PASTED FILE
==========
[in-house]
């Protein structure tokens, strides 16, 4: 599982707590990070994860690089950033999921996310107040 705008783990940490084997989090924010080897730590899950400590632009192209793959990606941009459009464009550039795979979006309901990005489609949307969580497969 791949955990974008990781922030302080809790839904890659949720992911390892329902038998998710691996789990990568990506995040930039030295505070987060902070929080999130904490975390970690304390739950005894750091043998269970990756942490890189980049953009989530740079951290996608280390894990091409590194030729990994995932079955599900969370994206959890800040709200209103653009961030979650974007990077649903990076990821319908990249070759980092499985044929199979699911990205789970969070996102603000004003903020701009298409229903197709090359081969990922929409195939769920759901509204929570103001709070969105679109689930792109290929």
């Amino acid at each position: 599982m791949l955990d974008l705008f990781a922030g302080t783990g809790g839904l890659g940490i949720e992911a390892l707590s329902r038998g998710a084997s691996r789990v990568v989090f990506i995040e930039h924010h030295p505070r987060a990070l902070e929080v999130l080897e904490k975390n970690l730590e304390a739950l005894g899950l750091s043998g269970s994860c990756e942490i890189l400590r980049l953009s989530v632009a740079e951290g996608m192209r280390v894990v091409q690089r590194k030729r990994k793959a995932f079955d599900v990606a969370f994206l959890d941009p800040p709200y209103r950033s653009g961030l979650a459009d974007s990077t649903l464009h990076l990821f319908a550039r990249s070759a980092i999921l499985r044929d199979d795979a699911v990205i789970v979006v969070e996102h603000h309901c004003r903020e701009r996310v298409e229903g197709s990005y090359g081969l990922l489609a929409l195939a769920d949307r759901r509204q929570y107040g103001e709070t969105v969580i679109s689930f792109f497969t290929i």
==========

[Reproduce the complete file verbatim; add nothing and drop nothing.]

[in-house]
């Protein structure tokens, strides 16, 4: 599982707590990070994860690089950033999921996310107040 705008783990940490084997989090924010080897730590899950400590632009192209793959990606941009459009464009550039795979979006309901990005489609949307969580497969 791949955990974008990781922030302080809790839904890659949720992911390892329902038998998710691996789990990568990506995040930039030295505070987060902070929080999130904490975390970690304390739950005894750091043998269970990756942490890189980049953009989530740079951290996608280390894990091409590194030729990994995932079955599900969370994206959890800040709200209103653009961030979650974007990077649903990076990821319908990249070759980092499985044929199979699911990205789970969070996102603000004003903020701009298409229903197709090359081969990922929409195939769920759901509204929570103001709070969105679109689930792109290929």
């Amino acid at each position: 599982m791949l955990d974008l705008f990781a922030g302080t783990g809790g839904l890659g940490i949720e992911a390892l707590s329902r038998g998710a084997s691996r789990v990568v989090f990506i995040e930039h924010h030295p505070r987060a990070l902070e929080v999130l080897e904490k975390n970690l730590e304390a739950l005894g899950l750091s043998g269970s994860c990756e942490i890189l400590r980049l953009s989530v632009a740079e951290g996608m192209r280390v894990v091409q690089r590194k030729r990994k793959a995932f079955d599900v990606a969370f994206l959890d941009p800040p709200y209103r950033s653009g961030l979650a459009d974007s990077t649903l464009h990076l990821f319908a550039r990249s070759a980092i999921l499985r044929d199979d795979a699911v990205i789970v979006v969070e996102h603000h309901c004003r903020e701009r996310v298409e229903g197709s990005y090359g081969l990922l489609a929409l195939a769920d949307r759901r509204q929570y107040g103001e709070t969105v969580i679109s689930f792109f497969t290929i």